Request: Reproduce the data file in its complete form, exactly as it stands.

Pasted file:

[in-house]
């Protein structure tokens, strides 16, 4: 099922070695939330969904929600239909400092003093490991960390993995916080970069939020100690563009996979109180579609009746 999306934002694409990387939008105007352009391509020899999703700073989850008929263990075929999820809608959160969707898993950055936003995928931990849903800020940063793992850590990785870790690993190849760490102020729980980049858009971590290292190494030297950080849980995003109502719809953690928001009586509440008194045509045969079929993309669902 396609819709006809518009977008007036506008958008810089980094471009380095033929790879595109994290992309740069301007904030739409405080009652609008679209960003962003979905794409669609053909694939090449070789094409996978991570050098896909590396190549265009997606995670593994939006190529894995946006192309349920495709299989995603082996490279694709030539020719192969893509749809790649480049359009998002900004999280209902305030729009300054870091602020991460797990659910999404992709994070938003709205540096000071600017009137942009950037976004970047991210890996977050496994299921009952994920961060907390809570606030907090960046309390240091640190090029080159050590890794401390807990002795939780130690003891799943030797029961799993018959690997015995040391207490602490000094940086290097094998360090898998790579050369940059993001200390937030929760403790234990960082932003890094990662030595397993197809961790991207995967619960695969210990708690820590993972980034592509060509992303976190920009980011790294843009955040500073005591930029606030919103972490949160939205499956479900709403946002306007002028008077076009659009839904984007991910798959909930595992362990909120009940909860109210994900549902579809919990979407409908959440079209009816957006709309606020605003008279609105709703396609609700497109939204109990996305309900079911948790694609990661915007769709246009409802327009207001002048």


[in-house]
């Protein structure tokens, strides 16, 4: 099922070695939330969904929600239909400092003093490991960390993995916080970069939020100690563009996979109180579609009746 999306934002694409990387939008105007352009391509020899999703700073989850008929263990075929999820809608959160969707898993950055936003995928931990849903800020940063793992850590990785870790690993190849760490102020729980980049858009971590290292190494030297950080849980995003109502719809953690928001009586509440008194045509045969079929993309669902 396609819709006809518009977008007036506008958008810089980094471009380095033929790879595109994290992309740069301007904030739409405080009652609008679209960003962003979905794409669609053909694939090449070789094409996978991570050098896909590396190549265009997606995670593994939006190529894995946006192309349920495709299989995603082996490279694709030539020719192969893509749809790649480049359009998002900004999280209902305030729009300054870091602020991460797990659910999404992709994070938003709205540096000071600017009137942009950037976004970047991210890996977050496994299921009952994920961060907390809570606030907090960046309390240091640190090029080159050590890794401390807990002795939780130690003891799943030797029961799993018959690997015995040391207490602490000094940086290097094998360090898998790579050369940059993001200390937030929760403790234990960082932003890094990662030595397993197809961790991207995967619960695969210990708690820590993972980034592509060509992303976190920009980011790294843009955040500073005591930029606030919103972490949160939205499956479900709403946002306007002028008077076009659009839904984007991910798959909930595992362990909120009940909860109210994900549902579809919990979407409908959440079209009816957006709309606020605003008279609105709703396609609700497109939204109990996305309900079911948790694609990661915007769709246009409802327009207001002048």